"I'm sorry, Gus," King apologized. "My fault. I'm a little edgy ...
probably nothing at all."
"Well you got it narrowed down anyway," Gus said. "If you got it, and
Squirrel Hill's got it, then he's in Shadyside. If Oakland doesn't have
him, then he's on this side of Aiken Avenue." The controller had caught
King's fever; the "it" had become a "him". "And if Bloomfield doesn't
have him, then he's on the other side of Baum Boulevard."
"Only Bloomfield might have him."
"Well what the hell, you've still got him located in the lower half of
Shadyside. Tell you what, I'll send a man up Ellsworth, get Bloomfield
to cruise Baum Boulevard in a scout car, and have Squirrel Hill put a
patrol on Wilkens. We can triangulate."
"No," said King, "not yet. Thanks anyway, Gus, but there's no point in
stirring up a tempest in a teapot. Just tell them to watch it. If it
climbs over 75 we can narrow it down then."
"It's your show," said Gus.
* * * * *
The old man finished his second can of beer. The trembling was almost
gone. He could stand and move without breaking out in a cold sweat. He
ran his hand through his hair and looked at the clock. 6:15. Too early.
He looked around the room for something to read. There were magazines
and newspapers scattered everywhere; the papers all folded back to the
sports section. He picked up a paper, not even bothering about the date,
and tried to interest himself in the batting averages of the
Intercontinental League. Yamamura was on top with .387; the old man
remembered when Yamamura came up as a rookie. But right now he didn't
care; the page trembled and the type kept blurring. He threw the paper
down. He had a headache.
The old man got up and went over to the bathroom. He steadied himself
against the door jamb and kicked the wadded sweater out of sight beneath
the dresser. He went into the bathroom and turned on the water. He ran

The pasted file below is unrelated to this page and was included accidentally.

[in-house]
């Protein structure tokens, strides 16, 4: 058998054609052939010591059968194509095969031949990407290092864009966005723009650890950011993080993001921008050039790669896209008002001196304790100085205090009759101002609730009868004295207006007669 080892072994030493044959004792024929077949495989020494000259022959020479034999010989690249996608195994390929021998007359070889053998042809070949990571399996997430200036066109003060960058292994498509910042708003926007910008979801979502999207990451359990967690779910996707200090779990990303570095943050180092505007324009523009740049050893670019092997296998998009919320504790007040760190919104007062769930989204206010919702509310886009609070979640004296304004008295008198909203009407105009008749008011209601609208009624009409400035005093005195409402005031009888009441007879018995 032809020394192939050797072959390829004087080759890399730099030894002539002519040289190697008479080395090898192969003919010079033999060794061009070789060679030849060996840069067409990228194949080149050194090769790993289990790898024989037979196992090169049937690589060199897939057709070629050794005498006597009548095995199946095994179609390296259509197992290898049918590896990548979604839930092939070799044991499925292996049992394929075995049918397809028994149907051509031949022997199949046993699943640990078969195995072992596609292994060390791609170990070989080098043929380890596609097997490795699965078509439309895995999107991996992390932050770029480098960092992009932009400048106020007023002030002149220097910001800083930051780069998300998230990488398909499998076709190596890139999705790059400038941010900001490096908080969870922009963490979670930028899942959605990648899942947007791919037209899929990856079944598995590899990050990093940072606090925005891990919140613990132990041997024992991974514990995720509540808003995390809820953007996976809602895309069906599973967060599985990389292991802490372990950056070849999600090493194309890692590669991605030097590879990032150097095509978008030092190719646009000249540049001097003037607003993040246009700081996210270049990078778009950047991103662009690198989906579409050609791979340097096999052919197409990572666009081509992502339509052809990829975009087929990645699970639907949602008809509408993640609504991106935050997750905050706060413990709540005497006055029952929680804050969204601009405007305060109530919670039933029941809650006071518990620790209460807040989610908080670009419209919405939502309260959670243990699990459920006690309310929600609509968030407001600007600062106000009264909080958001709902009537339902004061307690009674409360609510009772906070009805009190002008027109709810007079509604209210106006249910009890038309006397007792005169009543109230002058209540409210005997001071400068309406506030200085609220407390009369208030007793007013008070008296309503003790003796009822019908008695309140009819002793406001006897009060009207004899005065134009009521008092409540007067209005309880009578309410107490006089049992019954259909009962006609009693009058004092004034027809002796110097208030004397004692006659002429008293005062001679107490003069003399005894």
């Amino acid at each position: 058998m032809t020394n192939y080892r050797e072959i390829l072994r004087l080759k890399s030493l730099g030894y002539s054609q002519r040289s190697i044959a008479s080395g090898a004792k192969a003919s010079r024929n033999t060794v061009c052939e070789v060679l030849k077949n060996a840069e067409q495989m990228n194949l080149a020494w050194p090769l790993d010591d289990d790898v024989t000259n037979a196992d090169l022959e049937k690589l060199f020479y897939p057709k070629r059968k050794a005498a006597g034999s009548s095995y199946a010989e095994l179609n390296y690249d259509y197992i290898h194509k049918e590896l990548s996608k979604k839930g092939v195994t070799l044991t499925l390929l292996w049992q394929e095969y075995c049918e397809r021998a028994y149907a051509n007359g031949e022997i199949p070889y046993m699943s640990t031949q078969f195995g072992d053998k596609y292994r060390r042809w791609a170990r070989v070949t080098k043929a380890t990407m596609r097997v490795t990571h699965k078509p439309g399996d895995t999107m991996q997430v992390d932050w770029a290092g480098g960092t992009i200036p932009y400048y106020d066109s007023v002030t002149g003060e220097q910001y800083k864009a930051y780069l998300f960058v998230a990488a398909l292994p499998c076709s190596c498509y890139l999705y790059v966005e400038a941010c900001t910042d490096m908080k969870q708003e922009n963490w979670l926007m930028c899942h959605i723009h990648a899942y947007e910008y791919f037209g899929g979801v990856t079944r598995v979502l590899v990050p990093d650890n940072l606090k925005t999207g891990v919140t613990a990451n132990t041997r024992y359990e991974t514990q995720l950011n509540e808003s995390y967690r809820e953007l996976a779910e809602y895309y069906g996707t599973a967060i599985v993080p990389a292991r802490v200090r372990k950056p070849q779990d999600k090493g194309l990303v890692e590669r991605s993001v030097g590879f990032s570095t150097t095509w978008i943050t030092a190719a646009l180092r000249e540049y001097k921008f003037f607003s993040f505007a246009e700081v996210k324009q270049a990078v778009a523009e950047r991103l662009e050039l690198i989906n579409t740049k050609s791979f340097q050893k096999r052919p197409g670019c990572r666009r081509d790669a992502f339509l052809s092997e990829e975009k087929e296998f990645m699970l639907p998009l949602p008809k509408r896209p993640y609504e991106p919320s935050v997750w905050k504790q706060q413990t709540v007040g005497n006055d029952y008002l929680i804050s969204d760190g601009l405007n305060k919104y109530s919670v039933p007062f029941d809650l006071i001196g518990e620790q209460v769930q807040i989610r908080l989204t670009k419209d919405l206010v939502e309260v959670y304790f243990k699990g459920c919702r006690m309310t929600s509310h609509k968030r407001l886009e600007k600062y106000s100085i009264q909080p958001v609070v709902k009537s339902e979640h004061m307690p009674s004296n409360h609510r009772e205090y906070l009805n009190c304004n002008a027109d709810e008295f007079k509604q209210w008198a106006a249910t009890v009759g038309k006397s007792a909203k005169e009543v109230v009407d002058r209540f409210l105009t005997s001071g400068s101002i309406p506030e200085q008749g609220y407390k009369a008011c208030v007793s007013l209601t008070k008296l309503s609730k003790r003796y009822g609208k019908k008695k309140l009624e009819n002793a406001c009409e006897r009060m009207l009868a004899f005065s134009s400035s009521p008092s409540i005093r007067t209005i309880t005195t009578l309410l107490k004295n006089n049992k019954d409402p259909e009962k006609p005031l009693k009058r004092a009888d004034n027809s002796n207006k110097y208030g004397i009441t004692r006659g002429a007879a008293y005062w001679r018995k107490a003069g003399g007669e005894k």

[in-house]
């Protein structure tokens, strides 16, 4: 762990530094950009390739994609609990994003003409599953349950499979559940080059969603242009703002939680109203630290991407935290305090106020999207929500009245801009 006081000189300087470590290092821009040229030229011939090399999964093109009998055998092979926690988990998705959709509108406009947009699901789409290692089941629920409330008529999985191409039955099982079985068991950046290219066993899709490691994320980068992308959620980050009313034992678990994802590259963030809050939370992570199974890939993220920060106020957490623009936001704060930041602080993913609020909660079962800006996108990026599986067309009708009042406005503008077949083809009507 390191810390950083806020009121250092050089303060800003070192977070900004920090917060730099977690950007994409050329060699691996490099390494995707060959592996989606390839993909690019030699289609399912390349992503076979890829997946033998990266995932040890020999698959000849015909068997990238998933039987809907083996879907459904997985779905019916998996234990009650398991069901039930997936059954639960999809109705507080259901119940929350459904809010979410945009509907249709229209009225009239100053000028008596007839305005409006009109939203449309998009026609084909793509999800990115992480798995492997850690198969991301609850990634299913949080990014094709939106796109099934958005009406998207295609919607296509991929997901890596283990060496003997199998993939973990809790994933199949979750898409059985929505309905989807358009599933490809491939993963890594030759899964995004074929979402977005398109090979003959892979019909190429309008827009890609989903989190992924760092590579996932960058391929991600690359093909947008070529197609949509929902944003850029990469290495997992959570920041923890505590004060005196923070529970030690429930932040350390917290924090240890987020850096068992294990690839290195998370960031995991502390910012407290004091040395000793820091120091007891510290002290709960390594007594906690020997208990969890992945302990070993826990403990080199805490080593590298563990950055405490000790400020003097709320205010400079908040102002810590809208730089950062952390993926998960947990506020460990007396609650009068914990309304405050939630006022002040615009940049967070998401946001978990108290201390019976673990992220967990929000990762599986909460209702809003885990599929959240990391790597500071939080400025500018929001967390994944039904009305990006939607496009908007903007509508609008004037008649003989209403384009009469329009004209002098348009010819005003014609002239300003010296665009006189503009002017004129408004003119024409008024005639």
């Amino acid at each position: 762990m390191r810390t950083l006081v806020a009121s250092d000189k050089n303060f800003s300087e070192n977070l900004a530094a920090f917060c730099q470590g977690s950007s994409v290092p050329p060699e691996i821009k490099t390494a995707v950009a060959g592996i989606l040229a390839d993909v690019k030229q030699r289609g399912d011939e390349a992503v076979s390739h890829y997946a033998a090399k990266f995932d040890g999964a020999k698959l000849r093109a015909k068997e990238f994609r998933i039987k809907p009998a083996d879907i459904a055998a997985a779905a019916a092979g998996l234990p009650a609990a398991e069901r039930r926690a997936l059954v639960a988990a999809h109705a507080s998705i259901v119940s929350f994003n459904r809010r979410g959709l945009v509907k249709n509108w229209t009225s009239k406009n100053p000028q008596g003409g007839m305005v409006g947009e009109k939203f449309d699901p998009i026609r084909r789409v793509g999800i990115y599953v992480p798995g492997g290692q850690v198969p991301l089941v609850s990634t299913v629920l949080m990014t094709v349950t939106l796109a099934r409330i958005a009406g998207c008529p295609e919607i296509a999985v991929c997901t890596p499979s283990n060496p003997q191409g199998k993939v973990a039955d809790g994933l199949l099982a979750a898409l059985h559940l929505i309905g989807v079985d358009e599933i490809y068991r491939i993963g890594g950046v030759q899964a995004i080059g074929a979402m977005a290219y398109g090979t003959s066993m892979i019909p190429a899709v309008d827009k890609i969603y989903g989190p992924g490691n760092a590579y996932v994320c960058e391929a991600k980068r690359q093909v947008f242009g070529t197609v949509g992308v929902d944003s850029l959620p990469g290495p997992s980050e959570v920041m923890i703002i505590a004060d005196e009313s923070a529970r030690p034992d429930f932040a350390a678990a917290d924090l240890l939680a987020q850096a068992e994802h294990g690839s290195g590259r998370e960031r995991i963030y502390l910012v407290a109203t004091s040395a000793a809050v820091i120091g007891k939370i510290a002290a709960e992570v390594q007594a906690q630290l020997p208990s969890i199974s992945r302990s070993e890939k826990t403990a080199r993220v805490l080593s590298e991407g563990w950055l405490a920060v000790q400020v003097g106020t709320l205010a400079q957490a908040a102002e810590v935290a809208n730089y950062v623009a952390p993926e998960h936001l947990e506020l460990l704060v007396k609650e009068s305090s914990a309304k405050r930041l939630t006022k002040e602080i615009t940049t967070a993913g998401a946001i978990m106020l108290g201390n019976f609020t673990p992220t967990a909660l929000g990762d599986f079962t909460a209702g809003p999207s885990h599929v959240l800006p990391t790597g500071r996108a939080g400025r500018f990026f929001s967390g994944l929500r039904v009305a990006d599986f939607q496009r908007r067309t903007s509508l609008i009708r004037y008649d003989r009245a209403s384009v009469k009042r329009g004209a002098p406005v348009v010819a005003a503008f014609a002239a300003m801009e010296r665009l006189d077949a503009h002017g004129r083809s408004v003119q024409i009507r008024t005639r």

his hands over his face and thought about shaving, but he couldn't face
the work involved. He managed to run a comb through his hair and rinse
out his mouth.
He came back into the room. It was 6:30. Maybe Freddie's was open. If
Freddie wasn't, then maybe the Grill. He'd have to take his chances, he
couldn't stand it here any longer. He put on his coat and stumbled out.
* * * * *
At eight o'clock the watch was changed; Matesic replaced King.
"Anything?" asked Matesic.
"Just this one, Chuck," said King. "I may be a fool, but this one
bothers me." King was a diplomat where Blaney was not.
King showed him the entry. The dial now stood at 72.8. "It's been on
there all night, since before I had the watch. And it's been climbing,
just slow and steady, but all the time climbing. I locked a circuit on
him, but I'll take it off if you want me to."
"No," said Matesic, "leave it on. That don't smell right to me neither."
* * * * *
The old man was feeling better. He'd been in the bar two hours, and he'd
had two pickled eggs, and the bartender didn't bother him. Beer was all
right, but a man needed whiskey when he was sick. He'd have one, maybe
two more, and then he'd eat some breakfast. He didn't know why, but he
knew he mustn't get drunk.
* * * * *
At nine o'clock the needle on the dial climbed past seventy-five.
Matesic asked for coverage. That meant that two patrolmen would be tied
up, doing nothing but searching for an echo. And it might be a wild
goose chase. He was explaining to the Captain, but the Captain wasn't
listening. He was looking at the photographs in the deAngelis file.
"You don't like this?" the Captain asked.
Matesic said he didn't like it.
"And King said he didn't like it?"
"King thinks the same way I do, he's been on there too damn long and too
"Pick him up," the Captain turned and ordered the audio controller. "If
we can't hold him, we can at least get a look at him."
"It's not too clear yet," said Matesic, "it'll take a spread."
"I know what it'll take," the Captain roared. "Don't tell me my job! Put
every available man on this, I want that guy brought in."
* * * * *
The old man walked back to his room. He was carrying a dozen cans of
beer, but the load was light and he walked upright. He felt fine, like a
million dollars. And he was beginning to remember.
When he entered the room he saw the knife and when he saw the knife he
smiled. A man had to be smart and a man had to be prepared. They were
smart ... wicked and smart ... but he was smarter. He'd bought the
knife a long, long time ago, in a different world--they couldn't fool
him that way. They were clever all right, they fooled the whole world.
He put his beer on the bureau, then walked into the bathroom and turned
on the water in the tub. He came back out and started to undress. He was
humming to himself. When he finished undressing he went over to the